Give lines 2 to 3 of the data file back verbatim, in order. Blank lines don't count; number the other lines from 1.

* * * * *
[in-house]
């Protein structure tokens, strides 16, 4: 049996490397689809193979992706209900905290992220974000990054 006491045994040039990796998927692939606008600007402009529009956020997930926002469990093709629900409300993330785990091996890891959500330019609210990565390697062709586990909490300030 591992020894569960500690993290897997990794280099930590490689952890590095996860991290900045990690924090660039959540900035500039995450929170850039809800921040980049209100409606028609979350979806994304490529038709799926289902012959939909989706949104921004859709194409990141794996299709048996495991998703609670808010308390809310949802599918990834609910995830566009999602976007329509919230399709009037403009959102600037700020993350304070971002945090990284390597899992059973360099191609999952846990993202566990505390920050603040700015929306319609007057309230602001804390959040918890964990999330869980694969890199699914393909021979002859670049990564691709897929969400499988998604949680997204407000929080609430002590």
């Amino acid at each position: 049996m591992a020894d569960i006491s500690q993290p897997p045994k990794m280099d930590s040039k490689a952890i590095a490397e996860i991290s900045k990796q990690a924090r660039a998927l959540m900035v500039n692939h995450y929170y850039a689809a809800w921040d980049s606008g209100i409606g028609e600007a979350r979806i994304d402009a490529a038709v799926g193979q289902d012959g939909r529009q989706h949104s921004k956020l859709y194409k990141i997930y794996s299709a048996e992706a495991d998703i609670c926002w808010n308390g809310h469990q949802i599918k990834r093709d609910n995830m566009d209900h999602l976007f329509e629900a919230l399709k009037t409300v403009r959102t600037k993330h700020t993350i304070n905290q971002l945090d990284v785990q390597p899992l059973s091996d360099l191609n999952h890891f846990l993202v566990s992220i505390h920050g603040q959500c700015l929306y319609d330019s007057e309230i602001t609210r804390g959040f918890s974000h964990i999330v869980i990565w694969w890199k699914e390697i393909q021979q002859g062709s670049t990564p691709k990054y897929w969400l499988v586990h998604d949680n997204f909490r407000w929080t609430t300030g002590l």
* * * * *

């Protein structure tokens, strides 16, 4: 049996490397689809193979992706209900905290992220974000990054 006491045994040039990796998927692939606008600007402009529009956020997930926002469990093709629900409300993330785990091996890891959500330019609210990565390697062709586990909490300030 591992020894569960500690993290897997990794280099930590490689952890590095996860991290900045990690924090660039959540900035500039995450929170850039809800921040980049209100409606028609979350979806994304490529038709799926289902012959939909989706949104921004859709194409990141794996299709048996495991998703609670808010308390809310949802599918990834609910995830566009999602976007329509919230399709009037403009959102600037700020993350304070971002945090990284390597899992059973360099191609999952846990993202566990505390920050603040700015929306319609007057309230602001804390959040918890964990999330869980694969890199699914393909021979002859670049990564691709897929969400499988998604949680997204407000929080609430002590």
């Amino acid at each position: 049996m591992a020894d569960i006491s500690q993290p897997p045994k990794m280099d930590s040039k490689a952890i590095a490397e996860i991290s900045k990796q990690a924090r660039a998927l959540m900035v500039n692939h995450y929170y850039a689809a809800w921040d980049s606008g209100i409606g028609e600007a979350r979806i994304d402009a490529a038709v799926g193979q289902d012959g939909r529009q989706h949104s921004k956020l859709y194409k990141i997930y794996s299709a048996e992706a495991d998703i609670c926002w808010n308390g809310h469990q949802i599918k990834r093709d609910n995830m566009d209900h999602l976007f329509e629900a919230l399709k009037t409300v403009r959102t600037k993330h700020t993350i304070n905290q971002l945090d990284v785990q390597p899992l059973s091996d360099l191609n999952h890891f846990l993202v566990s992220i505390h920050g603040q959500c700015l929306y319609d330019s007057e309230i602001t609210r804390g959040f918890s974000h964990i999330v869980i990565w694969w890199k699914e390697i393909q021979q002859g062709s670049t990564p691709k990054y897929w969400l499988v586990h998604d949680n997204f909490r407000w929080t609430t300030g002590l």